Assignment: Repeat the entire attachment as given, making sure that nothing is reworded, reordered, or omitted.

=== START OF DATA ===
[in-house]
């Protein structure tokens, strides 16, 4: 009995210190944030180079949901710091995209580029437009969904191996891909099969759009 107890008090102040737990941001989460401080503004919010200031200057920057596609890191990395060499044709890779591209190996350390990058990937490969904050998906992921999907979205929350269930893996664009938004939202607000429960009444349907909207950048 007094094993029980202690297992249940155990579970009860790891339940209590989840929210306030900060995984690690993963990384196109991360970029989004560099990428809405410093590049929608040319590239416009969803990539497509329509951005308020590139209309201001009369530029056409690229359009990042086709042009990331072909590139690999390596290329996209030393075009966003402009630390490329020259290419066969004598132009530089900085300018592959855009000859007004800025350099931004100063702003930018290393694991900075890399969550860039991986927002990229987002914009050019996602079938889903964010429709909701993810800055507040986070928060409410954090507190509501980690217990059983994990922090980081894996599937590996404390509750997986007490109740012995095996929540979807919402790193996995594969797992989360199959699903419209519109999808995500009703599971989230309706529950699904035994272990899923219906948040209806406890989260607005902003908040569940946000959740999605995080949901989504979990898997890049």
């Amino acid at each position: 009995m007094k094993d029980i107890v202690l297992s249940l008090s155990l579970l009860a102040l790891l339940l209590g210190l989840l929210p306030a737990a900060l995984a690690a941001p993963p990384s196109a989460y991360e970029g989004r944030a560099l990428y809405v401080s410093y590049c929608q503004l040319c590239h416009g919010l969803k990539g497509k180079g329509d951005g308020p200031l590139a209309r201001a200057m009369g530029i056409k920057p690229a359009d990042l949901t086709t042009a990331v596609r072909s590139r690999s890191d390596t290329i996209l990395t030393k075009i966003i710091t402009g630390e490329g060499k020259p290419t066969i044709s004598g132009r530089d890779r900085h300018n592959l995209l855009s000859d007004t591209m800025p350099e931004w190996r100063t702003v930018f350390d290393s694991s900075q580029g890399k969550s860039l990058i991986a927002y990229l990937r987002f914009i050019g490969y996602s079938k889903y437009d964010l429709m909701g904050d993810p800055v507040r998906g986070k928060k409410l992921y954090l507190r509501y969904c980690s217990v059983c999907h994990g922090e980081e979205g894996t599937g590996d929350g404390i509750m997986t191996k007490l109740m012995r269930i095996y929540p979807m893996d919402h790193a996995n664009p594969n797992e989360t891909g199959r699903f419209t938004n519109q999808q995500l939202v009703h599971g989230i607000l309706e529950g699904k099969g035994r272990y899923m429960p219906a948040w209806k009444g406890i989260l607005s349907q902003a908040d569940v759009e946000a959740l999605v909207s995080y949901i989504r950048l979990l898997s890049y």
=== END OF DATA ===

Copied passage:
[in-house]
């Protein structure tokens, strides 16, 4: 009995210190944030180079949901710091995209580029437009969904191996891909099969759009 107890008090102040737990941001989460401080503004919010200031200057920057596609890191990395060499044709890779591209190996350390990058990937490969904050998906992921999907979205929350269930893996664009938004939202607000429960009444349907909207950048 007094094993029980202690297992249940155990579970009860790891339940209590989840929210306030900060995984690690993963990384196109991360970029989004560099990428809405410093590049929608040319590239416009969803990539497509329509951005308020590139209309201001009369530029056409690229359009990042086709042009990331072909590139690999390596290329996209030393075009966003402009630390490329020259290419066969004598132009530089900085300018592959855009000859007004800025350099931004100063702003930018290393694991900075890399969550860039991986927002990229987002914009050019996602079938889903964010429709909701993810800055507040986070928060409410954090507190509501980690217990059983994990922090980081894996599937590996404390509750997986007490109740012995095996929540979807919402790193996995594969797992989360199959699903419209519109999808995500009703599971989230309706529950699904035994272990899923219906948040209806406890989260607005902003908040569940946000959740999605995080949901989504979990898997890049």
């Amino acid at each position: 009995m007094k094993d029980i107890v202690l297992s249940l008090s155990l579970l009860a102040l790891l339940l209590g210190l989840l929210p306030a737990a900060l995984a690690a941001p993963p990384s196109a989460y991360e970029g989004r944030a560099l990428y809405v401080s410093y590049c929608q503004l040319c590239h416009g919010l969803k990539g497509k180079g329509d951005g308020p200031l590139a209309r201001a200057m009369g530029i056409k920057p690229a359009d990042l949901t086709t042009a990331v596609r072909s590139r690999s890191d390596t290329i996209l990395t030393k075009i966003i710091t402009g630390e490329g060499k020259p290419t066969i044709s004598g132009r530089d890779r900085h300018n592959l995209l855009s000859d007004t591209m800025p350099e931004w190996r100063t702003v930018f350390d290393s694991s900075q580029g890399k969550s860039l990058i991986a927002y990229l990937r987002f914009i050019g490969y996602s079938k889903y437009d964010l429709m909701g904050d993810p800055v507040r998906g986070k928060k409410l992921y954090l507190r509501y969904c980690s217990v059983c999907h994990g922090e980081e979205g894996t599937g590996d929350g404390i509750m997986t191996k007490l109740m012995r269930i095996y929540p979807m893996d919402h790193a996995n664009p594969n797992e989360t891909g199959r699903f419209t938004n519109q999808q995500l939202v009703h599971g989230i607000l309706e529950g699904k099969g035994r272990y899923m429960p219906a948040w209806k009444g406890i989260l607005s349907q902003a908040d569940v759009e946000a959740l999605v909207s995080y949901i989504r950048l979990l898997s890049y």